Obesity and depression are a two-way street
NEW YORK (Reuters Health) - People who are obese are at increased risk of becoming depressed, and people who are depressed are at increased risk of becoming obese, Dutch researchers have found.
"There is a reciprocal association over time between depression and obesity," Dr. Floriana S. Luppino, of Leiden University Medical Center, the Netherlands, told Reuters Health by email.
Obesity, Luppino and colleagues found, increases the risk of depression in initially non-depressed individuals by 55 percent and depression increases the risk of obesity in initially normal-weight individuals by 58 percent.
Luppino said the analysis was not designed to determine a given person's risk of depression, only to figure out how much obesity increased that risk. However, for comparison, a recent study funded by the National Institute of Mental Health found that nearly one out of four cases of obesity is associated with a mood or anxiety disorder.
These findings, the NIMH notes on its website, appear to support what other studies have found - that obesity, which is on the increase in the US - is associated with increasing rates of depression and other mental health problems.
The new findings stem from pooled data from 15 published studies that looked at whether being overweight or obese is associated with depression, and vice versa.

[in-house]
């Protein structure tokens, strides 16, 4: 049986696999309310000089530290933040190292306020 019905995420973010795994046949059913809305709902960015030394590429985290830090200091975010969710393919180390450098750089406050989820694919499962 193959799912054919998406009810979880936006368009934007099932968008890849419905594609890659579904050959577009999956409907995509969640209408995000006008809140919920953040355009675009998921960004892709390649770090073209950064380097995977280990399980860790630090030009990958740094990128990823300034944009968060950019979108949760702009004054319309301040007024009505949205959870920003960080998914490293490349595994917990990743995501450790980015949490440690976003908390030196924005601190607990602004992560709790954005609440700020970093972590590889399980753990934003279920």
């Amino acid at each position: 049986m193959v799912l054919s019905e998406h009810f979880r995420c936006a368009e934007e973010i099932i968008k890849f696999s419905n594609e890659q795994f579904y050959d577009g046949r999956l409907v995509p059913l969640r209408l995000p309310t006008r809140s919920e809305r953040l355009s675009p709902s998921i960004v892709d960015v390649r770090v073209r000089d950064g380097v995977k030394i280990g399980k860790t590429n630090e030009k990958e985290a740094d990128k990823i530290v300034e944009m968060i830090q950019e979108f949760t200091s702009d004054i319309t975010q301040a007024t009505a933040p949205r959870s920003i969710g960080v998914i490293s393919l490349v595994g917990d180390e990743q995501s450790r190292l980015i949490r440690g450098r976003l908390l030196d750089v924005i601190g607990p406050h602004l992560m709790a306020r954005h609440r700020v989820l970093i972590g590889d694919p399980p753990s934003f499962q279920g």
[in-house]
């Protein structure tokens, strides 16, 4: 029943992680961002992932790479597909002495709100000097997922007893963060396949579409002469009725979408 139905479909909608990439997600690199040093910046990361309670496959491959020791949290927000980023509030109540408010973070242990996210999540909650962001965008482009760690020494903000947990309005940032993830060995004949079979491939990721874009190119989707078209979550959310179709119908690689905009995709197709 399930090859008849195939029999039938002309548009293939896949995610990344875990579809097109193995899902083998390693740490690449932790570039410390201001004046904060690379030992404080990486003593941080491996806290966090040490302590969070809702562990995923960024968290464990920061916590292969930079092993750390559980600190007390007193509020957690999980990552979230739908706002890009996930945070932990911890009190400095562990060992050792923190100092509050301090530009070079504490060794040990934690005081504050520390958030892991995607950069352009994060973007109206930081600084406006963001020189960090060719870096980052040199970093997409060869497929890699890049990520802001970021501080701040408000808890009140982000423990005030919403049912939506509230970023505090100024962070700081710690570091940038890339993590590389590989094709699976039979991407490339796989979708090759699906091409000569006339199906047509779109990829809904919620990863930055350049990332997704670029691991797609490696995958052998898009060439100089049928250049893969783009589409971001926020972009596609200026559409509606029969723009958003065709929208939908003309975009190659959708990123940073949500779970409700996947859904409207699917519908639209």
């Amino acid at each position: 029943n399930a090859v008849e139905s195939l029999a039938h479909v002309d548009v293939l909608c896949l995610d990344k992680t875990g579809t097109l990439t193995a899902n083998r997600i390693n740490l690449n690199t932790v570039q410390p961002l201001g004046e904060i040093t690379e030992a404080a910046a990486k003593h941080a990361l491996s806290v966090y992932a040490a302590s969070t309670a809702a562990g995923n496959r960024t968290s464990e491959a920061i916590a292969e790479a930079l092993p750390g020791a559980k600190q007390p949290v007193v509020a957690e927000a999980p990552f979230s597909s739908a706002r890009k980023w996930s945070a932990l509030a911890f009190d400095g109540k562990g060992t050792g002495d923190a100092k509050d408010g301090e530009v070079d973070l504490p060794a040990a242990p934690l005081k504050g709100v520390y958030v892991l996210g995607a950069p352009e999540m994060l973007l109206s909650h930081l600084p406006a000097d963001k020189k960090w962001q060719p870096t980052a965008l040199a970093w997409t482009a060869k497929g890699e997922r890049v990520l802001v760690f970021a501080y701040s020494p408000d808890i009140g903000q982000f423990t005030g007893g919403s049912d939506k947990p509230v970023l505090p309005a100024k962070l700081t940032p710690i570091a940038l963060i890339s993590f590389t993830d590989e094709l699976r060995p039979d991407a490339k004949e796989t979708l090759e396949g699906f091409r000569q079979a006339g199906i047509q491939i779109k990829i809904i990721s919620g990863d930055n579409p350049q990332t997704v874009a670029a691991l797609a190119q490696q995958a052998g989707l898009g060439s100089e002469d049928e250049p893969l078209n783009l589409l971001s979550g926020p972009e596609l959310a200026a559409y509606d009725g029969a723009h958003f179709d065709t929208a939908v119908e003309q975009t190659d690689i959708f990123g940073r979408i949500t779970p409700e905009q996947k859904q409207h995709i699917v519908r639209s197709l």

The studies, which collectively involved more than 58,000 people, used body mass index, or BMI, to gauge how fat or thin a person is. For reference, a US adult with a BMI of 25 or more is considered overweight, while one with a BMI of 30 and above is considered obese.
Being obese, Luppino told Reuters Health, not only increases the risk of depression, but is more likely to fuel the onset of clinical depression, rather than merely depressive symptoms.
In contrast to obesity, the association between depression and being overweight (but not obese) did not run the other way, Luppino noted. Being overweight increased the risk of depression in initially non-depressed individuals somewhat, but depression did not increase the risk of being overweight over time.
The findings, reported in the latest issue of the Archives of General Psychiatry, also suggest that the link between obesity and later depression is more pronounced among Americans than among Europeans.
Why? "A dose-response association -- meaning the higher the BMI, the more people get depressed -- might explain the association," Luppino said. And the average American weighs more than the average European.
However, the effect of the psychological distress should not be neglected, the researcher said. "Overweight and obesity, can induce low self-esteem and body dissatisfaction," Luppino explained, "especially in Western countries where thinness is often considered a beauty ideal. Both low self-esteem and body dissatisfaction are known to increase the risk of depression."
Because both depression and obesity carry "major health implications, it is very important to try to prevent and treat both," Luppino said.
The Dutch team encourages doctors and other health professionals, working in different fields, to collaborate and exchange their expertise. Doctors treating patients who are overweight or obese could screen their patients for depression and vice versa -- psychiatrists or general doctors encountering depressed patients could suggest their overweight patients see a dietitian, Luppino suggests.
SOURCE: Archives of General Psychiatry, March 2010.